Re: ~e; electromagnetic-waste

From Paul Fenn <>
Date Mon, 25 Feb 2002 17:28:25 -0800
In-reply-to <a05101208b8a06a22509d@[]>

Mr Carroll,

For the alternative, see California's largest nonprofit computer recycling 
center, also largest donor of computer equipment to Cuba,

check out

Keep up the excellent work on this important project,

Paul Fenn
Local Power

At 04:36 PM 2/25/02 -0600, you wrote:

>  [e-waste, a growing issue, and following the trend of low-tech nuclear
>  disposal (dump it on land or in the ocean, and get paid lots of money).]
>  U.S.A. waste is a third-world hazard. Associated Press.
>full article at:,1283,50645,00.html
>  "SAN JOSE, California -- What happened to that old computer after you 
> sold it to a secondhand parts dealer?
>Environmental groups say there's a good chance it ended up in a Third 
>World dump, where thousands of laborers burn, smash and pick apart 
>electronic waste to scavenge for the precious metals inside, unwittingly 
>exposing themselves and their surroundings to innumerable toxic hazards.
>A report being released Monday documents one such "cyber-age nightmare" a 
>cluster of villages in southeastern China where computers still bearing 
>the labels of their former owners in America are ripped apart and 
>discarded along rivers and fields.
>The authors of the report, called "Exporting Harm: The High-Tech Trashing 
>of Asia," hope it puts pressure on U.S. companies and lawmakers to 
>increase domestic recycling efforts.
>Group exposes America's dirty tech secret
>Henry Norr
>Monday, February 25, 2002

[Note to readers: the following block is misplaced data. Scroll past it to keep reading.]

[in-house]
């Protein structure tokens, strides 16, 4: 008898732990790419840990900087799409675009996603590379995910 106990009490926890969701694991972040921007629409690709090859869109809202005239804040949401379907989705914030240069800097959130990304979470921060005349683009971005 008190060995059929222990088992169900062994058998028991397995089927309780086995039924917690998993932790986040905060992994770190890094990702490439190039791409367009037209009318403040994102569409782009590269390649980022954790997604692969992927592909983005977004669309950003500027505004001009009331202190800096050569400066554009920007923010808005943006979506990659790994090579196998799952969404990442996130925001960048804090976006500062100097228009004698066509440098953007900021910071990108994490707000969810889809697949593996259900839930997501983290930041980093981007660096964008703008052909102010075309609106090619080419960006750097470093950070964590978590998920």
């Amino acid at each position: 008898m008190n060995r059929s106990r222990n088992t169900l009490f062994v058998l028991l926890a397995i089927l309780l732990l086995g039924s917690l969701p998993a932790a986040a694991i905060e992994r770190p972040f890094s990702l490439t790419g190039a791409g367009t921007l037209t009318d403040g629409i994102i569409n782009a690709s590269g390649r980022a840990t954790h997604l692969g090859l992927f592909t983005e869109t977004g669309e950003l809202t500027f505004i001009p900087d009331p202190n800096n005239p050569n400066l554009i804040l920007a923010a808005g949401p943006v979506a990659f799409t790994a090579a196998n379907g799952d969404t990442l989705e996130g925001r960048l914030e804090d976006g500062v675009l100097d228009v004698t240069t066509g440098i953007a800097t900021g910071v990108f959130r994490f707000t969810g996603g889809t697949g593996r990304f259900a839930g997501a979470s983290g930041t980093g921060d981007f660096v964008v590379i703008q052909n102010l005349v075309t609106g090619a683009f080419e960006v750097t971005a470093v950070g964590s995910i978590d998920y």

>full article at:
>"Amid terrorism, war, recession and Enron, I can sympathize if you feel 
>you don't have much bandwidth left over to worry about e-waste -- the 
>millions of tons of unwanted PCs, monitors, TVs, phones and other 
>toxic-laden electronic gear piling up in garages, closets and warehouses 
>across the country and around the world.
>But like it or not, the issue is too big, too concrete and potentially too 
>dangerous to stay under the rug much longer. And people who have come to 
>understand the stakes -- not just environmental activists, but also a 
>fast- growing band of state and local officials -- aren't going to let us 
>leave it there.
>A report scheduled for release today provides devastating evidence of a 
>phenomenon that has long been suspected but never before documented: Huge 
>quantities of scrap electronics from the United States wind up in 
>impoverished regions of Asia, where valued material is extracted by 
>primitive methods that are highly dangerous to the health of the workers 
>involved and to the environment.
>Titled "Exporting Harm: The High-Tech Trashing of Asia," the report will 
>be published jointly by the Silicon Valley Toxics Coalition of San Jose 
>(on whose site,, it should be posted) and by the Basel Action 
>Network, a global group, based in Seattle, that seeks limits on 
>international trade in toxic material.
>Major contributions to the report were also made by three nongovernmental 
>organizations in Asia: Greenpeace China, Toxics Link India, and SCOPE 
>(Society for Conservation and Protection of the Environment) of Pakistan.
>  the electronetwork-list
>  electromagnetism / infrastructure / civilization

local power
4281 Piedmont Avenue
Oakland, California 94611
Telephone 510 451 1727
Facsimile 925 377 0746 (attachments) (mobile)

  the electronetwork-list
  electromagnetism / infrastructure / civilization